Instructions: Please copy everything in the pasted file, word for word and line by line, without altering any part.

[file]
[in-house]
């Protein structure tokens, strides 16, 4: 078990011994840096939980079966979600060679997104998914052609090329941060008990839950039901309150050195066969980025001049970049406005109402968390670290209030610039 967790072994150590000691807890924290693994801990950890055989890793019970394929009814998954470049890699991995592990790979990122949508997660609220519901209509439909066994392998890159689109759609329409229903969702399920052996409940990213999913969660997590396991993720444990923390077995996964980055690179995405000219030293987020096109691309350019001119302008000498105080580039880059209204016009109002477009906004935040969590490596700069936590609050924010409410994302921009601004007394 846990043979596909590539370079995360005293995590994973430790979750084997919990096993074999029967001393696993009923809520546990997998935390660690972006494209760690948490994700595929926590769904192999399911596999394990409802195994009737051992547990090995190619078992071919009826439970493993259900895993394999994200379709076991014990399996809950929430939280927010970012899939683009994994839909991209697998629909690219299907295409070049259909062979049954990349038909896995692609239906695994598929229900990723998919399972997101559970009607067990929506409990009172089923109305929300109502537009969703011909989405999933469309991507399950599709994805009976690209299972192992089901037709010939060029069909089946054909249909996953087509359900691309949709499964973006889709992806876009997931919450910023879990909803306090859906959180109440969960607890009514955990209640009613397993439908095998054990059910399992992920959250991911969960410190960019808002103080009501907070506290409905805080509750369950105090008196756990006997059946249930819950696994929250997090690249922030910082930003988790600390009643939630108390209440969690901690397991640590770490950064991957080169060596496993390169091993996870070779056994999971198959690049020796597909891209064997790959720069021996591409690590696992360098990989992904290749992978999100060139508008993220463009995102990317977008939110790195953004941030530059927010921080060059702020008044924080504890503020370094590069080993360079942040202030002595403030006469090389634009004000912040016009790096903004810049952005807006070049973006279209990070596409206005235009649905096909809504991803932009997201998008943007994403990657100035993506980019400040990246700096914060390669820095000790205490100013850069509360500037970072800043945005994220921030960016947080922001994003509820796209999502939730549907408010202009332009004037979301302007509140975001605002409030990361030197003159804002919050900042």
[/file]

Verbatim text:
[in-house]
């Protein structure tokens, strides 16, 4: 078990011994840096939980079966979600060679997104998914052609090329941060008990839950039901309150050195066969980025001049970049406005109402968390670290209030610039 967790072994150590000691807890924290693994801990950890055989890793019970394929009814998954470049890699991995592990790979990122949508997660609220519901209509439909066994392998890159689109759609329409229903969702399920052996409940990213999913969660997590396991993720444990923390077995996964980055690179995405000219030293987020096109691309350019001119302008000498105080580039880059209204016009109002477009906004935040969590490596700069936590609050924010409410994302921009601004007394 846990043979596909590539370079995360005293995590994973430790979750084997919990096993074999029967001393696993009923809520546990997998935390660690972006494209760690948490994700595929926590769904192999399911596999394990409802195994009737051992547990090995190619078992071919009826439970493993259900895993394999994200379709076991014990399996809950929430939280927010970012899939683009994994839909991209697998629909690219299907295409070049259909062979049954990349038909896995692609239906695994598929229900990723998919399972997101559970009607067990929506409990009172089923109305929300109502537009969703011909989405999933469309991507399950599709994805009976690209299972192992089901037709010939060029069909089946054909249909996953087509359900691309949709499964973006889709992806876009997931919450910023879990909803306090859906959180109440969960607890009514955990209640009613397993439908095998054990059910399992992920959250991911969960410190960019808002103080009501907070506290409905805080509750369950105090008196756990006997059946249930819950696994929250997090690249922030910082930003988790600390009643939630108390209440969690901690397991640590770490950064991957080169060596496993390169091993996870070779056994999971198959690049020796597909891209064997790959720069021996591409690590696992360098990989992904290749992978999100060139508008993220463009995102990317977008939110790195953004941030530059927010921080060059702020008044924080504890503020370094590069080993360079942040202030002595403030006469090389634009004000912040016009790096903004810049952005807006070049973006279209990070596409206005235009649905096909809504991803932009997201998008943007994403990657100035993506980019400040990246700096914060390669820095000790205490100013850069509360500037970072800043945005994220921030960016947080922001994003509820796209999502939730549907408010202009332009004037979301302007509140975001605002409030990361030197003159804002919050900042």